Thursday, November 19, 2020

Participation Points for Synchronous Lessons in Distance Learning


By this point in distance learning, we all have a pretty good idea of which students will participate in a synchronous lesson and who won't. Before COVID, there were always those few students who were just flies on the wall. They were physically present, but did not contribute or participate. The same is true in distance learning. They're logged into the Zoom or Google Meet, but they do not engage. 

I really wish there was a magic wand or magic bullet to get 100 percent of students participating all the time, but let's be honest, so such thing exists. Dealing with this reality, I have found participation points as an idea that has helped get more students involved in synchronous lessons. 

One way the powers that be are holding schools accountable is through the gradebook. Teachers have been instructed to submit, weekly, copies of assignments and grades. This is meant for auditors to see how students are engaging in distance learning. By no means I am I a fan of this, but it is reality.

Daily assignments is not something all teachers do. Finding something to grade daily can be a tedious thing. Below are some of the ways I use participation points as a method of "daily grades" for the auditors and to keep students engaged during a synchronous lesson

Checking for understanding is just good pedagogy whether in distance learning or not. Back in the day, I remember teachers using popsicle sticks to randomly choose students to demonstrate understanding. I remember closing my eyes hoping I wouldn't get picked. When I didn't hear my name, I tuned out. Technology has made it so we don't need popsicle sticks anymore. Apps such as Quizizz, Pear Deck, Nearpod and more allow teachers to have every student answer checking for understanding questions. These tools offer informal, authentic formative assessment. 

These apps all provide reports of student answers and responses when a lesson has ended. Those reports can be used for those daily grades auditors are looking for and as participation points. Students who participate can get a little boost to their grade. For many students these days, a little boost in confidence might be just what they need to push through these troubling times.

Exit tickets are simple, daily participation points activity. Exit tickets can be facilitated easily in Google Classroom via the Question function. A way I use the Question function weekly is to have students reflect and write a real life to content connection before leaving Zoom. Google Classroom scores can be imported to our grade system (Illuminate) so entering those grades for the auditors is simply a few clicks of the mouse. Below is a screenshot of a Google Classroom Question activity that I use weekly as an Exit Ticket.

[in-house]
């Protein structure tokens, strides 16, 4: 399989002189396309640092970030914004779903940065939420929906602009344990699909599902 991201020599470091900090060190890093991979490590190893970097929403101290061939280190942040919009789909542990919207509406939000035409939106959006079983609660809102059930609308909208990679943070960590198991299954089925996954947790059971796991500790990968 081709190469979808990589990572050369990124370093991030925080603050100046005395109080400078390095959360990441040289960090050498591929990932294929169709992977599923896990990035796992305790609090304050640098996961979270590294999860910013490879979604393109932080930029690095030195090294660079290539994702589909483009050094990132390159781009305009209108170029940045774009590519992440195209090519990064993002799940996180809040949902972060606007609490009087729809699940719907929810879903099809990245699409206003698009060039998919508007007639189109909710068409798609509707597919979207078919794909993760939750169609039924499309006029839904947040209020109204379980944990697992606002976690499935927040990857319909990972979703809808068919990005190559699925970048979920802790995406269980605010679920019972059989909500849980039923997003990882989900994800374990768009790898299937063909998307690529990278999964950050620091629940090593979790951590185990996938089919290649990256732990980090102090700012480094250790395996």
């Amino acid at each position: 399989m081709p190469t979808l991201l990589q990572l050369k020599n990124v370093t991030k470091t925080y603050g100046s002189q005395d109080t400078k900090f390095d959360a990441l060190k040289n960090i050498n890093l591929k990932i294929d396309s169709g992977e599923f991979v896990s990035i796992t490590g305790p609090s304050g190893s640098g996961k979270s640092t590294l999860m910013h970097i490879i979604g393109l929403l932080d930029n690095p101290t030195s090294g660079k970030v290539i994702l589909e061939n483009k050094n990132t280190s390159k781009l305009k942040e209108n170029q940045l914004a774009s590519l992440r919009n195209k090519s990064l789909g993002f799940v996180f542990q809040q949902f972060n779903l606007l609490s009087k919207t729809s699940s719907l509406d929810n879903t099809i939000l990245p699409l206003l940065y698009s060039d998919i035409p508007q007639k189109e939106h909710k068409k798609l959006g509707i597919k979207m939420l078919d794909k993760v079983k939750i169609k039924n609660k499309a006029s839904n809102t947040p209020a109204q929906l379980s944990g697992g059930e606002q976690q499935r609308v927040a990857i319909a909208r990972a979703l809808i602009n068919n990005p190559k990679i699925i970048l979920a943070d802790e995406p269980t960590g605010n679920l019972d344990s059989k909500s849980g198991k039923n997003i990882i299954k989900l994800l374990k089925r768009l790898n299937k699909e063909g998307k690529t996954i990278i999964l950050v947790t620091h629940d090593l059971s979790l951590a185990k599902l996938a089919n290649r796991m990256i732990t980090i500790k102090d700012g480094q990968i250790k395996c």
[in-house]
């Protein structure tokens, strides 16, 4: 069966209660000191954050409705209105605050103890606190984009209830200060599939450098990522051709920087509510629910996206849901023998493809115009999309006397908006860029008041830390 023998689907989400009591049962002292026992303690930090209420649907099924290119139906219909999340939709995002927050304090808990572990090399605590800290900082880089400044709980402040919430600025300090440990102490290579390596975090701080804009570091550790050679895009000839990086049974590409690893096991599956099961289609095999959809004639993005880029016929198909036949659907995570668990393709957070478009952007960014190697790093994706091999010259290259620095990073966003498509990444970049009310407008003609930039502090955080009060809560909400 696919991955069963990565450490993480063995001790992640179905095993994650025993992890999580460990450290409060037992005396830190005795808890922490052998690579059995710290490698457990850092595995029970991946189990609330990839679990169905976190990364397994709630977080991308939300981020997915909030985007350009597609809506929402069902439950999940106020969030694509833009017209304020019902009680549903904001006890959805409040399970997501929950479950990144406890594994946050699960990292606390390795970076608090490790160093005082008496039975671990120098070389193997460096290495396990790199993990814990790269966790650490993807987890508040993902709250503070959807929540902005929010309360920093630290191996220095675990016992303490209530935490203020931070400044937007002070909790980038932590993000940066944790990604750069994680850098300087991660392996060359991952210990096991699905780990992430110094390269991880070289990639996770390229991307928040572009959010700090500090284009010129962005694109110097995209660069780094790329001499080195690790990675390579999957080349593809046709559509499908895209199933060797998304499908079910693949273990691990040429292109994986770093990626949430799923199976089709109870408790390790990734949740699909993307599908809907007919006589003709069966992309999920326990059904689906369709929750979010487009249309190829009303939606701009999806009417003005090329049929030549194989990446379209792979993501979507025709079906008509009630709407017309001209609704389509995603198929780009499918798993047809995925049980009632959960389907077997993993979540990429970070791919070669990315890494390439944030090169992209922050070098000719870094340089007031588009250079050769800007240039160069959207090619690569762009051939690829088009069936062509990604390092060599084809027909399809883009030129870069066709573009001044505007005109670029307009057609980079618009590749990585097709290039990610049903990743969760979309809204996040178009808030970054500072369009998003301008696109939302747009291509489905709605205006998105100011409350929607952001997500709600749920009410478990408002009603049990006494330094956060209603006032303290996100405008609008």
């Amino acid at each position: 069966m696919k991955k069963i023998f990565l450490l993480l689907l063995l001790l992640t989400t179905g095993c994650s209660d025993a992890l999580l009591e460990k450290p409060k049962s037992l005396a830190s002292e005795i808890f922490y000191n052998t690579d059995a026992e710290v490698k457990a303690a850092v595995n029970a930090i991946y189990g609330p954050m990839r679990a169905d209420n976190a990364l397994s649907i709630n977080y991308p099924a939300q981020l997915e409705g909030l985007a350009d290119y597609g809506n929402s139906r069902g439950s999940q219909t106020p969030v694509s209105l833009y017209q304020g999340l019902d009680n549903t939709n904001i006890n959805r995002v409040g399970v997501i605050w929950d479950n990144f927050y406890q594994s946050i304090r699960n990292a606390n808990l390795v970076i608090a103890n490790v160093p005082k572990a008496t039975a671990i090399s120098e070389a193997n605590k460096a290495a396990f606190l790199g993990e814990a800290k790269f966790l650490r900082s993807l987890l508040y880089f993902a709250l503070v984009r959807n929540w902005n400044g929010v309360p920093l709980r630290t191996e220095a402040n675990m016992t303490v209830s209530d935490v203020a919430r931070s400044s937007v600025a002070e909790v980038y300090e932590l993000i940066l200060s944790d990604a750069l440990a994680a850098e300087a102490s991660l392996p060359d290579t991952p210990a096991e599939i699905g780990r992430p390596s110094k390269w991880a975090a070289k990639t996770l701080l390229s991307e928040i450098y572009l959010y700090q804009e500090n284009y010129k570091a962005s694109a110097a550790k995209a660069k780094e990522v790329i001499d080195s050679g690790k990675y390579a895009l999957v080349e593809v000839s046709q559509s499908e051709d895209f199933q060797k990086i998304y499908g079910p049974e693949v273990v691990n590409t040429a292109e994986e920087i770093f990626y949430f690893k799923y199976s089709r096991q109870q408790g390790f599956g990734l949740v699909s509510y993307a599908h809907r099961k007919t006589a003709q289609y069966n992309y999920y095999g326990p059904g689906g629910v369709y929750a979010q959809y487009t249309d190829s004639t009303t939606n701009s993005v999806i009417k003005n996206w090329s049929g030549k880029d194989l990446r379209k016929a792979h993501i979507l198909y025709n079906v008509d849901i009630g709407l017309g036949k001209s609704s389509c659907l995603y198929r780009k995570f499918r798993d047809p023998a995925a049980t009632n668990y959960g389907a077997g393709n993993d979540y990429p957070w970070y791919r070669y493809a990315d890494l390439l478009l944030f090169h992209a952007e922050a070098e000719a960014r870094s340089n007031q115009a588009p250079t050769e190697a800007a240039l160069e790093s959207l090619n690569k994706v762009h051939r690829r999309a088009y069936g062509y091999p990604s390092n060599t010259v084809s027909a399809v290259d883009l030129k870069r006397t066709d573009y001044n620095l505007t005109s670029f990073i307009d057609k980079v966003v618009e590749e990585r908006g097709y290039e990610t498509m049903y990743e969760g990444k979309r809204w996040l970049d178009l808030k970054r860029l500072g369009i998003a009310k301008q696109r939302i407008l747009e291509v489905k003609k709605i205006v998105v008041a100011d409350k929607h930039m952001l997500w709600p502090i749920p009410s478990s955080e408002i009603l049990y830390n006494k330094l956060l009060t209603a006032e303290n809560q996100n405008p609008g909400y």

If you're looking some other quick ways to have students earn participation points, check out two of my favorite Eduprotocols, Thin Slides and Iron Chef. Both can be done easily within an hour long synchronous lesson. Click here to see my blog post on Thin Slides in distance learning.  Click here to see my blog post on Iron Chef in distance learning. 

The chat in Zoom is another simple way to track participation points. If you are using Zoom, you can set it to automatically download a record of the chat when the Zoom call is finished. Student responses in the chat could be used for participation points purposes. 

If students are working independently during a synchronous lesson, another way to give participation points is to give them a "minimum progress" goal. For example, in Google Classroom, you could have students working on a Google Slides activity where you made a copy for each student. Students could mark the text or complete tasks on each slide. Booksnaps is a good example of this. You can set them a target of completing a certain number of slides during class time as a way for them to earn participation points. While students work independently, you can look in on their progress and provide feedback as well.

The COVID crisis and distance learning has changed the way we teach dramatically. Accountability and auditors are a reality whether we like it or not. Participation points are not a new idea, but they can be leveraged to help better engage students while giving the powers that be what they are looking for. How do you use participation points in your synchronous lessons? If you have some ideas, I'd love to hear them.

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